Relevant and even prescient commentary on news, politics and the economy.

NYT video series on Fake News. Worth the watch

I had heard about a video series on NPR’s Fresh Air regarding the origin and current issue with the concept of Fake News via Russia.  You can listen and read the interview of the author, Adam Ellick here. 

There are 3 videos of 15 to 17 minutes each.  The series is titled: Operation Infektion,  Russian Disinformation: From Cold War to Kanye You can watch them here.   It begins with the AID’s hoax that it was a biological weapon developed and released by the US Military and how the KGB planted it and got it to spread such that it was ultimately reported on a US national news broadcast.  This hoax still has it’s believers.

We learned about propaganda from our experience with Nazi Germany.  With the advent of the internet, propaganda has become a more effective and a less costly means of waging war.  Based on the reporting in the last episode of this series the US is vastly behind the curve when it comes to protecting our self from the harm it causes.

This really is an issue as large and significant as any of those most directly effecting us such as health care, climate change, income inequality.  Unfortunately unlike those whose effects are directly experienced, propaganda/fake news has a virtual reality cover.  Which leads to me to the question: What happens as humanity becomes more accustom to experiencing life via virtual reality than naturally?  I suspect we become more susceptible to the intent of propaganda/fake news.

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Balkanization of the Internet: Brazil’s Response to the NSA

“To extricate” Brazil from the reach of the NSA and American technology giants, Dilma Rousseff, President of Brazil, has proposed doing the following:

constructing submarine cables that do not route through the US, building internet exchange points in Brazil, creating an encrypted email service through the state postal service and having Facebook, Google and other companies store data by Brazilians on servers in Brazil.

To protect its population and its government, all countries may have no choice but to follow Brazil’s lead: control all points of Internet entry and exit, as well as insist that any data stored by any foreign company be under its control.

What Brazil is doing makes perfect sense.  But how can Brazil protect its inter-country communications, if those communications must, of necessity, pass through NSA hands? A giant Brazilian company runs a mine in Sudbury, ONT.  (Sometimes, the relationship between Canadians and Vale, the Brazilian company, are a bit…rocky.  If that relationship becomes too dicey, Canada, which is very cozy with the NSA, may well take a peek at any Vale communications leaving Canada for Brazil. Or maybe a competitor with NSA connections wants to take a peak.)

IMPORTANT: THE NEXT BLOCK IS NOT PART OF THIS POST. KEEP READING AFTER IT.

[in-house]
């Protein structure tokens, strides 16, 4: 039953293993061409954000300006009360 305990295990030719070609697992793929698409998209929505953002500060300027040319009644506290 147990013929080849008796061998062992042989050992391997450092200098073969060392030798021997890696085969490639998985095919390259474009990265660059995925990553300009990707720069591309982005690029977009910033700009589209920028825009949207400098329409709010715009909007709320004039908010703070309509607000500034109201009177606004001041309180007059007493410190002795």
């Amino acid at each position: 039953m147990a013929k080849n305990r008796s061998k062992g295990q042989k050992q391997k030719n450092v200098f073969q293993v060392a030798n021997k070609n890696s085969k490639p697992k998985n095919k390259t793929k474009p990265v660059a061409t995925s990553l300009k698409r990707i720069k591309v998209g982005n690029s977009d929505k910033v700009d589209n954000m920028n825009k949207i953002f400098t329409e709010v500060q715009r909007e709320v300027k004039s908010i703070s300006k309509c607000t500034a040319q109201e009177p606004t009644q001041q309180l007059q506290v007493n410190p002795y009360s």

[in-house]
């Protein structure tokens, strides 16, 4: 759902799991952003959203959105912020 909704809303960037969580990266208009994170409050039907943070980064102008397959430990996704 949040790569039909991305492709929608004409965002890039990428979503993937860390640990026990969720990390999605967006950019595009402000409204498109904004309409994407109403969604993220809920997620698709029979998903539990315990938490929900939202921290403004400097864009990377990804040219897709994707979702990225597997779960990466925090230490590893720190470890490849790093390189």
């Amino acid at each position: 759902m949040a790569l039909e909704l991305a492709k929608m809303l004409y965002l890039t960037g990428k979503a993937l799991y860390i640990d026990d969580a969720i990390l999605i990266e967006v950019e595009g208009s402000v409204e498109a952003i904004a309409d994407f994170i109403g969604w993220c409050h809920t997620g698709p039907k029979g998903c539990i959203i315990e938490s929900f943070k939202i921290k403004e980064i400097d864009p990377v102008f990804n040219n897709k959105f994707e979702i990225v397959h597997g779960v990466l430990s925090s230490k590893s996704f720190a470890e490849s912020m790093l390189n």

If the answer is a Brazilian mail carrier, say goodbye to any global mailing system. Microsoft Outlook? Gone.  Google’s Gmail? Gone. Every country will have its own mail carrier.  China will have its mail server.  Russia will have its mail server.  We will have to work out how those hundreds of mail servers communicate. 

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What The Rude Pundit Said

Christopher Dodd ruins his reputation:

Go read about [SOPA and PIPA], if you haven’t, because it’s pretty insidious stuff, not just because of the governmental control, but because of the corporate power behind it….

Former Senator Chris Dodd, now head of the Motion Picture Association of America (motto: “You can only be our leader if you’re a male with a full head of white hair”), issued a statement attacking the websites that are participating in today’s strike/blackout. It says, in part, “It’s a dangerous and troubling development when the platforms that serve as gateways to information intentionally skew the facts to incite their users in order to further their corporate interests.”

You got that? The whore who fronts for an industry owned by multinational megacorporations like NewsCorp, Sony, and Viacom is actually attacking BoingBoing.net owners Happy Mutants LLC for using the internet for some evil agenda to steal Chipmunk movies just because they went on a one-day strike. That’s a bit like Ted Bundy accusing a student nurse of having a messy dorm room just before bludgeoning her to death.

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Semi-Tech Interlude: External Wikipedia Links

I mentioned this at Marginal Utility, but agree with rdan that it’s worth mentioning to the (somewhat larger) AngryBear readership.

Kathryn Cramer has done some work with Wikipedia’s External Links tool. The results are interesting, and I suspect the more tech-savvy (or persistent) than I will be able to leverage the work.

Discuss amongst yourselves.

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